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NFL 101: (Re)Accounting every dollar of NFL contracts

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Every dollar in an NFL contract must be accounted for -- but that doesn't mean a contract is ever set in stone, as you'll see in today's NFL 101.

Isaiah J. Downing-USA TODAY Sports

The NFL season is full of jargon that can be a big confusing to the uninitiated: what is a "football move", for example. But, if in-season talk can be a little troublesome, the off-season conversations are oftentimes downright mindboggling. This series of "primers", known as "NFL 101", aims to break down the communication barriers between Joe and Jane Football Fan and those of use who obsess over every detail.

When is a dollar not a dollar?

When it's part of an NFL contract, that's when.

That dollar could be worth one dollar, or it might be worth as little as twenty cents this year. It all depends on how you look at it. Or, at least, how the contract is drawn up.

This is typically the part of the NFL salary cap discussion where eyes gloss over, pulses slow to a crawl and brains stop waving: when we figure out how long a dollar lives and how much it's worth. And oh, by the way, those numbers aren't just subject to change -- they're likely to, if the player in question is valuable enough to account for a considerable portion of a team's cap space.

In our last installment, we talked about how salary counts in the year to which it is assigned, but some bonuses can be spread around. It's simply a way for teams to spread out the burden of a contract. But what if the collective burden of all the team's contracts is already too much to bear?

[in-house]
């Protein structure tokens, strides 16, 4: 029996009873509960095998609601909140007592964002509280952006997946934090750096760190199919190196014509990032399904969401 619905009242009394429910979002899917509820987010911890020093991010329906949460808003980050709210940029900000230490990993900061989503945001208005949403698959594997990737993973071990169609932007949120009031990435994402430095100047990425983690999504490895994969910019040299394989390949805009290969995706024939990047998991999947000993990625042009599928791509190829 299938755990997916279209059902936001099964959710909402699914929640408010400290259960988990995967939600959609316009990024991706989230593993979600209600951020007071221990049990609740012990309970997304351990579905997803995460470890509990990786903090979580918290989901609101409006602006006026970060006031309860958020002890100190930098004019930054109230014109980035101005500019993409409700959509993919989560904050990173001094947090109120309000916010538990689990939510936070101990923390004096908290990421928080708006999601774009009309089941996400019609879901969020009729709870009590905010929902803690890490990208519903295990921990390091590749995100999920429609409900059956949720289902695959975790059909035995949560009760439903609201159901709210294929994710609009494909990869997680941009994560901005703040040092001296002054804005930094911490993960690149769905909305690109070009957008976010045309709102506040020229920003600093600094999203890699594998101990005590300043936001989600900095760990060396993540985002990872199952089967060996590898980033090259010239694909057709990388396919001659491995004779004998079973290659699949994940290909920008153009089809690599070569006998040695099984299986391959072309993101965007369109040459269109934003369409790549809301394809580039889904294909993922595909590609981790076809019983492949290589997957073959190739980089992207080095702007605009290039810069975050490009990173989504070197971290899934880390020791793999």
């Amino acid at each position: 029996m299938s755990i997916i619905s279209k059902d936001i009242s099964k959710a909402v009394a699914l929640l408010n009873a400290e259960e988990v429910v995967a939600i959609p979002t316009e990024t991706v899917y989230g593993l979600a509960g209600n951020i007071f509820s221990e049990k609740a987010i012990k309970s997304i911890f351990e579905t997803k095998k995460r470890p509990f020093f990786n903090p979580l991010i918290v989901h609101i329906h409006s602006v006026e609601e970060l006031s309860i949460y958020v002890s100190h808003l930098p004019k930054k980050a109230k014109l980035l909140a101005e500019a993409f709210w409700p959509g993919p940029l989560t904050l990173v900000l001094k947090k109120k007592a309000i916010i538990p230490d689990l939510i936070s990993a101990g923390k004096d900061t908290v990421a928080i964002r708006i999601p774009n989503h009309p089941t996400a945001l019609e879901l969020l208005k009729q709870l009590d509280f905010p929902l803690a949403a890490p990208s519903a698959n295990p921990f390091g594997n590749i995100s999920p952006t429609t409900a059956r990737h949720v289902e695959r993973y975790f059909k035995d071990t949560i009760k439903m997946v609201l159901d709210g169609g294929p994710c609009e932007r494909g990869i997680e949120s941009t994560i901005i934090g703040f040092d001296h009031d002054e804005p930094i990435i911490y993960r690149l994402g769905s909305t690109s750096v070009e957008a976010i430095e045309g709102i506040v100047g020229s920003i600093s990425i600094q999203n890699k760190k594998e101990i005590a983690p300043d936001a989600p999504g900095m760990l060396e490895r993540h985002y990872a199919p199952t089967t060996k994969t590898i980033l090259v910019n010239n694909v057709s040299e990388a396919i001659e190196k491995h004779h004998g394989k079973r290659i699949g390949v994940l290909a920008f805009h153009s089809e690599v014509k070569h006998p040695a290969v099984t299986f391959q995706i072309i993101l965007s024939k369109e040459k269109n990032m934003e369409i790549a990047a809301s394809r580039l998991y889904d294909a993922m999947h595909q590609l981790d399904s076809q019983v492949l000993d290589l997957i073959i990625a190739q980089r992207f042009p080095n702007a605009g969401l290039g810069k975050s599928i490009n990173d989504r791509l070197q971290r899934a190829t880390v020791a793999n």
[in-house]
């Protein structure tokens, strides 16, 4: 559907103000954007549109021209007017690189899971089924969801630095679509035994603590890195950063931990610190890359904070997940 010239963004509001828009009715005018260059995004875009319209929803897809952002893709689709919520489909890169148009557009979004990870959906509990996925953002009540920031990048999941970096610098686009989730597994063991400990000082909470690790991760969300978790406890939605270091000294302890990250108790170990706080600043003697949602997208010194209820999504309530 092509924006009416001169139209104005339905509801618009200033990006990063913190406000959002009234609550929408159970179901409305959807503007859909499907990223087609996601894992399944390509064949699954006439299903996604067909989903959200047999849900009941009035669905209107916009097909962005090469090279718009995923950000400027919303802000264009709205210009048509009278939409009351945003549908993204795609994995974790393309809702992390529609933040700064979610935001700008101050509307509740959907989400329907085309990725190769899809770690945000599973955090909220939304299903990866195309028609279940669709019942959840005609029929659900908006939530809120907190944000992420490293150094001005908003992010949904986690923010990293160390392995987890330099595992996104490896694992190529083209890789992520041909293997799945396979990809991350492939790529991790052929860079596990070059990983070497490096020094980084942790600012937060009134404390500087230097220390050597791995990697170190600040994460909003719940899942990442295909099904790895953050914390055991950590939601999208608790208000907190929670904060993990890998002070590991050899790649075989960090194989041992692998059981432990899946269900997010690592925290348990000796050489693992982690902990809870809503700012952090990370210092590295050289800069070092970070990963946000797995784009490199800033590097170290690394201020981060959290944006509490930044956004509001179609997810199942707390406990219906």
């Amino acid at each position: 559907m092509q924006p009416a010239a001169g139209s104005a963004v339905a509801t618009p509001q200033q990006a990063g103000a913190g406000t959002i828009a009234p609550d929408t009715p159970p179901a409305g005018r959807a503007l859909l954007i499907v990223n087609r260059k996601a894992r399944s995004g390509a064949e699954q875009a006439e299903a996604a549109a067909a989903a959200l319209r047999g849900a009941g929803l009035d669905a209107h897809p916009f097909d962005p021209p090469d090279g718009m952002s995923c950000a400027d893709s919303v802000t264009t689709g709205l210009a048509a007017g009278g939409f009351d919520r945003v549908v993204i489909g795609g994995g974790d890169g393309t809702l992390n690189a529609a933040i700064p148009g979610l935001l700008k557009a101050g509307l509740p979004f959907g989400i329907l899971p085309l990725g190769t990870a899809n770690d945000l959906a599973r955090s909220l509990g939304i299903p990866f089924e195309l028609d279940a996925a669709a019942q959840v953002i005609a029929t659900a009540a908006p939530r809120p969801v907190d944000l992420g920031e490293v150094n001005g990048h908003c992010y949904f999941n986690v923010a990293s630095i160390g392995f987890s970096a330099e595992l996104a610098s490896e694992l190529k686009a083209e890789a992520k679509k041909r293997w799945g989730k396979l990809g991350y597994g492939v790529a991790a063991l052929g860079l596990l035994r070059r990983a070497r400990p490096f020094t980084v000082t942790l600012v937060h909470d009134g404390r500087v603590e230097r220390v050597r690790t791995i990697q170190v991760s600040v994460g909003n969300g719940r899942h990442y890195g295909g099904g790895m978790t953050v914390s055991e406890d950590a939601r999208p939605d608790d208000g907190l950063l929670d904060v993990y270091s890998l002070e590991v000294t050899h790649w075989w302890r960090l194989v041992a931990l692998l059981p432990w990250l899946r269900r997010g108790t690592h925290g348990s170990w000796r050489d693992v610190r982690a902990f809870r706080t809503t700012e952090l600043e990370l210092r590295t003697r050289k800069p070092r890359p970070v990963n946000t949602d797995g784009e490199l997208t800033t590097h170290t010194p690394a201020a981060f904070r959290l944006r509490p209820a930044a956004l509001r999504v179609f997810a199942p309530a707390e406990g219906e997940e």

Simple: just rewrite some contracts!

It's not really that simple, but in a way, it is. Teams can't just change the terms of a contract without the player agreeing. However, in most cases, the player will agree, because most contract restructuring means giving a player more guaranteed money. And who doesn't want more money that comes with a guarantee attached to it?

There are primarily two ways to change the terms of a contract: move the existing money around, or extend the contract.

Restructuring a Contract

When restructuring a contract, one critical detail doesn't change: the number of actual dollars included in the contract. It is, quite literally, a matter of changing when a player gets paid certain amounts, and when those amounts are accounted for during the contract. The most common way to restructure a contract is to convert some of a player's base salary in a given year to extra signing bonus money. This has two main effects: first, the player gets paid a new lump sum of money, rather than that money being paid out over the course of the season. Few players will balk at this unless it's obvious that doing so will simply make their contract too expensive to see through to completion in a few more years. That would result in the player being cut. This, along with injuries, is what happened to LaMarr Woodley.

The second thing it does -- and this is the reason why contracts get restructured to begin with -- is allow a team to take what would have been base salary or a roster bonus, all accounted for in the current season, and spread those dollars across the remaining seasons of the contract. Let's look at Cameron Heyward's current contract for an example.

Heyward is due a $5 million roster bonus when the league year begins next month. He has five years left on his contract. The team could save four million dollars on this year's cap hit by converting that roster bonus to a signing bonus. Doing so converts the lump-sum roster bonus to a prorated amount, spread over the five remaining years.  That means $1 million of that $5 million would count toward this year's cap hit, and $1 million would be counted toward each of the remaining four years as well. From Heyward's perspective, it makes no difference -- he was going to get that money in a lump sum anyway, no matter how the team accounted for it on the annual ledger. For the team, though, it gives them an additional $4 million to spend this year, and most of the time, that's the only year that matters to a team.